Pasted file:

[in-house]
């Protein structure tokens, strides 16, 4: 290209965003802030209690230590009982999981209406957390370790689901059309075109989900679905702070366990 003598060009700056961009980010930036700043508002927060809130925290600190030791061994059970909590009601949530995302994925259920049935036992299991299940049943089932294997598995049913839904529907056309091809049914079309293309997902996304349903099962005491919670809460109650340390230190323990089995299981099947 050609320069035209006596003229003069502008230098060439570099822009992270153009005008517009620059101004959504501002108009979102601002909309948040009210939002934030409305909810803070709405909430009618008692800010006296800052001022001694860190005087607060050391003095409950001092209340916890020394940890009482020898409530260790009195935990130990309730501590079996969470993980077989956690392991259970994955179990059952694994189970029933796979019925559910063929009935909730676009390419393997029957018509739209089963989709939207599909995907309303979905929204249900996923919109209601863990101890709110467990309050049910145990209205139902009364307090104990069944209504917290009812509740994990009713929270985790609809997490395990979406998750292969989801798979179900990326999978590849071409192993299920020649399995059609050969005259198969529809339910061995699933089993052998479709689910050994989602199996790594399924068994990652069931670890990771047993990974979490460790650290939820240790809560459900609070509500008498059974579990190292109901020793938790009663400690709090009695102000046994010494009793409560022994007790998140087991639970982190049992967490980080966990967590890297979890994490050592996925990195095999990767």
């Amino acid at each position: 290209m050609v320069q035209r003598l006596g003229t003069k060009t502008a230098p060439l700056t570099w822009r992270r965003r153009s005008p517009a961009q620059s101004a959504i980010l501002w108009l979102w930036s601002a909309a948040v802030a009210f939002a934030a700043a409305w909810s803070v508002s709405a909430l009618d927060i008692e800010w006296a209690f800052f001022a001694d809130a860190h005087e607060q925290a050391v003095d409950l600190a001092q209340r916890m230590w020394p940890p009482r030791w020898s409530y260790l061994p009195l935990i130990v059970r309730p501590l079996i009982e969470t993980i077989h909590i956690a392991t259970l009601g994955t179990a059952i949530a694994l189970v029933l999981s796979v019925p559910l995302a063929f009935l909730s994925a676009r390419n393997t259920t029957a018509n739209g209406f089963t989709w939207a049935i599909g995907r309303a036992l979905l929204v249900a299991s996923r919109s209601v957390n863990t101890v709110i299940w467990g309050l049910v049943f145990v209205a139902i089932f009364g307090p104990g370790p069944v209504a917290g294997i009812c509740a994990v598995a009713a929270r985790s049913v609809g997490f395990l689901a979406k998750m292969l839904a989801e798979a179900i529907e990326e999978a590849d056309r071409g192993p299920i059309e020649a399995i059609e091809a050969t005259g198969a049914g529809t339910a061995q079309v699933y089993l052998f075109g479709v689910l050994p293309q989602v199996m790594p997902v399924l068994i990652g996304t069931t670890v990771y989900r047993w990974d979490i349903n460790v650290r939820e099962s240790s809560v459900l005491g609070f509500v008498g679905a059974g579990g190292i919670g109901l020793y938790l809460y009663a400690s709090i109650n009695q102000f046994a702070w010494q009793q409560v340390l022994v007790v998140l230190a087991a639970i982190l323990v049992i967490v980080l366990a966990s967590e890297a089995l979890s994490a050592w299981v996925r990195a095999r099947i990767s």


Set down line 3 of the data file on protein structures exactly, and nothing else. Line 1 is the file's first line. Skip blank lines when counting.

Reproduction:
């Amino acid at each position: 290209m050609v320069q035209r003598l006596g003229t003069k060009t502008a230098p060439l700056t570099w822009r992270r965003r153009s005008p517009a961009q620059s101004a959504i980010l501002w108009l979102w930036s601002a909309a948040v802030a009210f939002a934030a700043a409305w909810s803070v508002s709405a909430l009618d927060i008692e800010w006296a209690f800052f001022a001694d809130a860190h005087e607060q925290a050391v003095d409950l600190a001092q209340r916890m230590w020394p940890p009482r030791w020898s409530y260790l061994p009195l935990i130990v059970r309730p501590l079996i009982e969470t993980i077989h909590i956690a392991t259970l009601g994955t179990a059952i949530a694994l189970v029933l999981s796979v019925p559910l995302a063929f009935l909730s994925a676009r390419n393997t259920t029957a018509n739209g209406f089963t989709w939207a049935i599909g995907r309303a036992l979905l929204v249900a299991s996923r919109s209601v957390n863990t101890v709110i299940w467990g309050l049910v049943f145990v209205a139902i089932f009364g307090p104990g370790p069944v209504a917290g294997i009812c509740a994990v598995a009713a929270r985790s049913v609809g997490f395990l689901a979406k998750m292969l839904a989801e798979a179900i529907e990326e999978a590849d056309r071409g192993p299920i059309e020649a399995i059609e091809a050969t005259g198969a049914g529809t339910a061995q079309v699933y089993l052998f075109g479709v689910l050994p293309q989602v199996m790594p997902v399924l068994i990652g996304t069931t670890v990771y989900r047993w990974d979490i349903n460790v650290r939820e099962s240790s809560v459900l005491g609070f509500v008498g679905a059974g579990g190292i919670g109901l020793y938790l809460y009663a400690s709090i109650n009695q102000f046994a702070w010494q009793q409560v340390l022994v007790v998140l230190a087991a639970i982190l323990v049992i967490v980080l366990a966990s967590e890297a089995l979890s994490a050592w299981v996925r990195a095999r099947i990767s």